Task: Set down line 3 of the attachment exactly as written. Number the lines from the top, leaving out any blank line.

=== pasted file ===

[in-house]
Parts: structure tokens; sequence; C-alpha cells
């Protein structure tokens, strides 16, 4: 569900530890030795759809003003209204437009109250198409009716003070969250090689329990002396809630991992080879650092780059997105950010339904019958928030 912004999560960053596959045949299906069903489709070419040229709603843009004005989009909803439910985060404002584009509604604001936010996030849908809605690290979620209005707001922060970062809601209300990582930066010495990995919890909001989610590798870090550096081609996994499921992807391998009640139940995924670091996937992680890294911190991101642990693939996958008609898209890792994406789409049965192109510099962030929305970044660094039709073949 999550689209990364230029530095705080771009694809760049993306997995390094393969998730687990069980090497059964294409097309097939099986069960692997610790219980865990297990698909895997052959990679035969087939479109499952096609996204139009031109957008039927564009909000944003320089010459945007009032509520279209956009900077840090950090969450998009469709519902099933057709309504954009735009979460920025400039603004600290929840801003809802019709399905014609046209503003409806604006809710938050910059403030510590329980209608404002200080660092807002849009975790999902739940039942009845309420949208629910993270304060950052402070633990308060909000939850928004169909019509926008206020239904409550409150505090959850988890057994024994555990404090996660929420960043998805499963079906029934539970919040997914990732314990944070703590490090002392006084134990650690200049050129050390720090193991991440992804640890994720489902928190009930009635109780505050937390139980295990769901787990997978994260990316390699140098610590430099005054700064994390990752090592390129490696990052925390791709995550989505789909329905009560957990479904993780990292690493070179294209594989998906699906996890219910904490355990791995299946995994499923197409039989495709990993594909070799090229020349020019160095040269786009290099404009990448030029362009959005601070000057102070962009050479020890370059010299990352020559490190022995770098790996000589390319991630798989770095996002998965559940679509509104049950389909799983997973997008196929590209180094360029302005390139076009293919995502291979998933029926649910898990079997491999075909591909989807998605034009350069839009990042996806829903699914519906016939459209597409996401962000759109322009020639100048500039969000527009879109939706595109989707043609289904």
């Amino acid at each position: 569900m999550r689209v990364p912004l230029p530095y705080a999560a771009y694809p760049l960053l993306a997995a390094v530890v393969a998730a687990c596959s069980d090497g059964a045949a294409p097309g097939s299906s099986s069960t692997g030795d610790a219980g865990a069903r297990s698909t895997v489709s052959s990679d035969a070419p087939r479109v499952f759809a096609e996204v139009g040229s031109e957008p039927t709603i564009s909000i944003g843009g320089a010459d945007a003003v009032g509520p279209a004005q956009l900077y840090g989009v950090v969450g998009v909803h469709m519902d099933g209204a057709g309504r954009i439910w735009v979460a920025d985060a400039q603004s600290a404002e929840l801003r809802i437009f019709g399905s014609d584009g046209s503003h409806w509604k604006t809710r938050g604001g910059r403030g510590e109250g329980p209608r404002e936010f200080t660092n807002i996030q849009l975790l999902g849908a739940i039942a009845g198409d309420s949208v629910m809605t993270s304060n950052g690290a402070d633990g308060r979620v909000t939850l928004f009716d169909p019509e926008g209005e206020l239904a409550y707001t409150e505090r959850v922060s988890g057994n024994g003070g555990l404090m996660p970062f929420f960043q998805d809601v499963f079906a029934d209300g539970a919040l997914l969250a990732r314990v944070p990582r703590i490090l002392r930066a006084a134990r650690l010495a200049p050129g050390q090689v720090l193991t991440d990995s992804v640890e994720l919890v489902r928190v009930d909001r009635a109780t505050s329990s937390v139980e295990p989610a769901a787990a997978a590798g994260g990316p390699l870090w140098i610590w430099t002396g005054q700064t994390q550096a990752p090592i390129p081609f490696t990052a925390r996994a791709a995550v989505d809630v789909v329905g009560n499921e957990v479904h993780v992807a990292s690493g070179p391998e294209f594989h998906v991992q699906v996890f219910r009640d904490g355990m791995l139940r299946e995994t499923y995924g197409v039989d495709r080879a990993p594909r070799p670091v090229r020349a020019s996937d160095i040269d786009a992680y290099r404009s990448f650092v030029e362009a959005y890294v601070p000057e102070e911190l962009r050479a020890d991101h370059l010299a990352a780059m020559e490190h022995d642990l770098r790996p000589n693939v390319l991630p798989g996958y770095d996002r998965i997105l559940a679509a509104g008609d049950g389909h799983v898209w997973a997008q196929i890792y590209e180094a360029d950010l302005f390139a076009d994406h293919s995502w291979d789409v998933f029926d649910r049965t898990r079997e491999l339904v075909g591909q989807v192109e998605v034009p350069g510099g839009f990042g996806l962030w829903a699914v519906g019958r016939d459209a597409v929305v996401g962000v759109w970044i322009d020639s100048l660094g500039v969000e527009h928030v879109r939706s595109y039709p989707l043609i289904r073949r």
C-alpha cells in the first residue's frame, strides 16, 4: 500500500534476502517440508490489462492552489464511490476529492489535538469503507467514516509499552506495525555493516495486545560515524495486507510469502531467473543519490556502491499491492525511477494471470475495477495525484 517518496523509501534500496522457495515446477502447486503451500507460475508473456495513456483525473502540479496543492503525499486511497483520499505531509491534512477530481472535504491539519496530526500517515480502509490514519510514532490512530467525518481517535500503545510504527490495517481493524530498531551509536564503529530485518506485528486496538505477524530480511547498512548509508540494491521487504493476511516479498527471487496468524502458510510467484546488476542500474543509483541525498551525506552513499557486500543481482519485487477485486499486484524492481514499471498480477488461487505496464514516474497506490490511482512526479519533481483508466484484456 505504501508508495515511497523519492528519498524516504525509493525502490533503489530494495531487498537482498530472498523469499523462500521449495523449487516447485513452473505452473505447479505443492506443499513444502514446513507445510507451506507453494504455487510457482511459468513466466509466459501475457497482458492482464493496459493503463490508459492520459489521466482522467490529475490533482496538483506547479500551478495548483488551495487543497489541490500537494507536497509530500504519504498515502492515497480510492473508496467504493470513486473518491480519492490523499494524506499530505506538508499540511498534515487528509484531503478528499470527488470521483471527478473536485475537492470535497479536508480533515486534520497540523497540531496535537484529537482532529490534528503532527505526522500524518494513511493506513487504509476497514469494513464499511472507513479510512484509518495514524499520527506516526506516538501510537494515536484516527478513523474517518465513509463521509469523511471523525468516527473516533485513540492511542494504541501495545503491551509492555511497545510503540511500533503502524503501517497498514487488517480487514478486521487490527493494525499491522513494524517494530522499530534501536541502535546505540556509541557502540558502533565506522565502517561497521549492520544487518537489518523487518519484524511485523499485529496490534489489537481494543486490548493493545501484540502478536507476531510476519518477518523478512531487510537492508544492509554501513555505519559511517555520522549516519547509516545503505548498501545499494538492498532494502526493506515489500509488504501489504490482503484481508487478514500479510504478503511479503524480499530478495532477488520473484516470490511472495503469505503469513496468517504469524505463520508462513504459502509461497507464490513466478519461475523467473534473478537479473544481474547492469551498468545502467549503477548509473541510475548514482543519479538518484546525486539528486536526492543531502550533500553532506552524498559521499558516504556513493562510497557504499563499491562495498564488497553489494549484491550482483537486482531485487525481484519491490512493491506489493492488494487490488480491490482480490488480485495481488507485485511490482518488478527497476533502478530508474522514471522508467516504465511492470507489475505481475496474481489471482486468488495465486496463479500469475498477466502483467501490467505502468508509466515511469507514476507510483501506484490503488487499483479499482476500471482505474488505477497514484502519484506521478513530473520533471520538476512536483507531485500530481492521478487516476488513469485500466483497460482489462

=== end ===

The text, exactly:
């Protein structure tokens, strides 16, 4: 569900530890030795759809003003209204437009109250198409009716003070969250090689329990002396809630991992080879650092780059997105950010339904019958928030 912004999560960053596959045949299906069903489709070419040229709603843009004005989009909803439910985060404002584009509604604001936010996030849908809605690290979620209005707001922060970062809601209300990582930066010495990995919890909001989610590798870090550096081609996994499921992807391998009640139940995924670091996937992680890294911190991101642990693939996958008609898209890792994406789409049965192109510099962030929305970044660094039709073949 999550689209990364230029530095705080771009694809760049993306997995390094393969998730687990069980090497059964294409097309097939099986069960692997610790219980865990297990698909895997052959990679035969087939479109499952096609996204139009031109957008039927564009909000944003320089010459945007009032509520279209956009900077840090950090969450998009469709519902099933057709309504954009735009979460920025400039603004600290929840801003809802019709399905014609046209503003409806604006809710938050910059403030510590329980209608404002200080660092807002849009975790999902739940039942009845309420949208629910993270304060950052402070633990308060909000939850928004169909019509926008206020239904409550409150505090959850988890057994024994555990404090996660929420960043998805499963079906029934539970919040997914990732314990944070703590490090002392006084134990650690200049050129050390720090193991991440992804640890994720489902928190009930009635109780505050937390139980295990769901787990997978994260990316390699140098610590430099005054700064994390990752090592390129490696990052925390791709995550989505789909329905009560957990479904993780990292690493070179294209594989998906699906996890219910904490355990791995299946995994499923197409039989495709990993594909070799090229020349020019160095040269786009290099404009990448030029362009959005601070000057102070962009050479020890370059010299990352020559490190022995770098790996000589390319991630798989770095996002998965559940679509509104049950389909799983997973997008196929590209180094360029302005390139076009293919995502291979998933029926649910898990079997491999075909591909989807998605034009350069839009990042996806829903699914519906016939459209597409996401962000759109322009020639100048500039969000527009879109939706595109989707043609289904």